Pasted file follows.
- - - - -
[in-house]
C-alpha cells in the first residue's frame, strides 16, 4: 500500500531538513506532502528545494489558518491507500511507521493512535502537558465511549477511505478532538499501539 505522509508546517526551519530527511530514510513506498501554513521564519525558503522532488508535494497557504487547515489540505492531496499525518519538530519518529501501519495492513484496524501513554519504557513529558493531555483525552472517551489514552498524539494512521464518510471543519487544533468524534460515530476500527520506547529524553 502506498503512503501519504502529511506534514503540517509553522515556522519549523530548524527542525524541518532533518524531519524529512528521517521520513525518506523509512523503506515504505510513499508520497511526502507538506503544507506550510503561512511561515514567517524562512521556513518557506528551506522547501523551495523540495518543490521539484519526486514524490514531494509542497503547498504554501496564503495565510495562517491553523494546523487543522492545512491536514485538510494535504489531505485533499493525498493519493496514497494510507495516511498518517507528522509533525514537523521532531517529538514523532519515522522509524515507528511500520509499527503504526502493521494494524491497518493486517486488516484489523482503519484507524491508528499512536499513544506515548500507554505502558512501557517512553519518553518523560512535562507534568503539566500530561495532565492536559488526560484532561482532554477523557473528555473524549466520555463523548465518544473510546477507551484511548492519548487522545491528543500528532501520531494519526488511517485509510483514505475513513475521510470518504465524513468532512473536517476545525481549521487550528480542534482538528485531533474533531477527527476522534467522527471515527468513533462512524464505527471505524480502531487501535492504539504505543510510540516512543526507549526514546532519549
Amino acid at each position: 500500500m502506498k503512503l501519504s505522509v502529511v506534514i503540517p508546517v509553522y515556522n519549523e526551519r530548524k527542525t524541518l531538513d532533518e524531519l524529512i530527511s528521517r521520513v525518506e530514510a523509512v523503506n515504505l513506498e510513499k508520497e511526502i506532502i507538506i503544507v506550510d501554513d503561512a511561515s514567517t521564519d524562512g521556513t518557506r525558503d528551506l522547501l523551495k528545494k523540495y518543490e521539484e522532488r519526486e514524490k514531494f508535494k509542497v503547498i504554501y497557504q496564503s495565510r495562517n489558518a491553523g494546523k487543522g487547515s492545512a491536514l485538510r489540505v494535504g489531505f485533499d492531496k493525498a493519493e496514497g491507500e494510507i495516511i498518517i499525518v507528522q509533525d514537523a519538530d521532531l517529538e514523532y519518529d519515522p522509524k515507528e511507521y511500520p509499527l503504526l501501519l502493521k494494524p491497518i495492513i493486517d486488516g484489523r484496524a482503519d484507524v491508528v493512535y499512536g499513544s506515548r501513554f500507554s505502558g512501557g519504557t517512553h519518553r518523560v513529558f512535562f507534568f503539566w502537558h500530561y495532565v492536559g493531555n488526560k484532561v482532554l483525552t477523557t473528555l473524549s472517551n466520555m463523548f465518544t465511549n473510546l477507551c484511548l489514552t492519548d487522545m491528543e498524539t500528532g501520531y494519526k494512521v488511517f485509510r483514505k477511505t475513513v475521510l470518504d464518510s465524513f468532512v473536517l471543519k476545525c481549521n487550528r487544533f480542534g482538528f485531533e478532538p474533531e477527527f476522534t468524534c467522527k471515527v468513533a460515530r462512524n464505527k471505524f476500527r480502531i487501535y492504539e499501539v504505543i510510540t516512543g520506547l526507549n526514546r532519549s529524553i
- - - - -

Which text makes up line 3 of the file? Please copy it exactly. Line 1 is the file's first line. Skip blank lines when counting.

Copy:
Amino acid at each position: 500500500m502506498k503512503l501519504s505522509v502529511v506534514i503540517p508546517v509553522y515556522n519549523e526551519r530548524k527542525t524541518l531538513d532533518e524531519l524529512i530527511s528521517r521520513v525518506e530514510a523509512v523503506n515504505l513506498e510513499k508520497e511526502i506532502i507538506i503544507v506550510d501554513d503561512a511561515s514567517t521564519d524562512g521556513t518557506r525558503d528551506l522547501l523551495k528545494k523540495y518543490e521539484e522532488r519526486e514524490k514531494f508535494k509542497v503547498i504554501y497557504q496564503s495565510r495562517n489558518a491553523g494546523k487543522g487547515s492545512a491536514l485538510r489540505v494535504g489531505f485533499d492531496k493525498a493519493e496514497g491507500e494510507i495516511i498518517i499525518v507528522q509533525d514537523a519538530d521532531l517529538e514523532y519518529d519515522p522509524k515507528e511507521y511500520p509499527l503504526l501501519l502493521k494494524p491497518i495492513i493486517d486488516g484489523r484496524a482503519d484507524v491508528v493512535y499512536g499513544s506515548r501513554f500507554s505502558g512501557g519504557t517512553h519518553r518523560v513529558f512535562f507534568f503539566w502537558h500530561y495532565v492536559g493531555n488526560k484532561v482532554l483525552t477523557t473528555l473524549s472517551n466520555m463523548f465518544t465511549n473510546l477507551c484511548l489514552t492519548d487522545m491528543e498524539t500528532g501520531y494519526k494512521v488511517f485509510r483514505k477511505t475513513v475521510l470518504d464518510s465524513f468532512v473536517l471543519k476545525c481549521n487550528r487544533f480542534g482538528f485531533e478532538p474533531e477527527f476522534t468524534c467522527k471515527v468513533a460515530r462512524n464505527k471505524f476500527r480502531i487501535y492504539e499501539v504505543i510510540t516512543g520506547l526507549n526514546r532519549s529524553i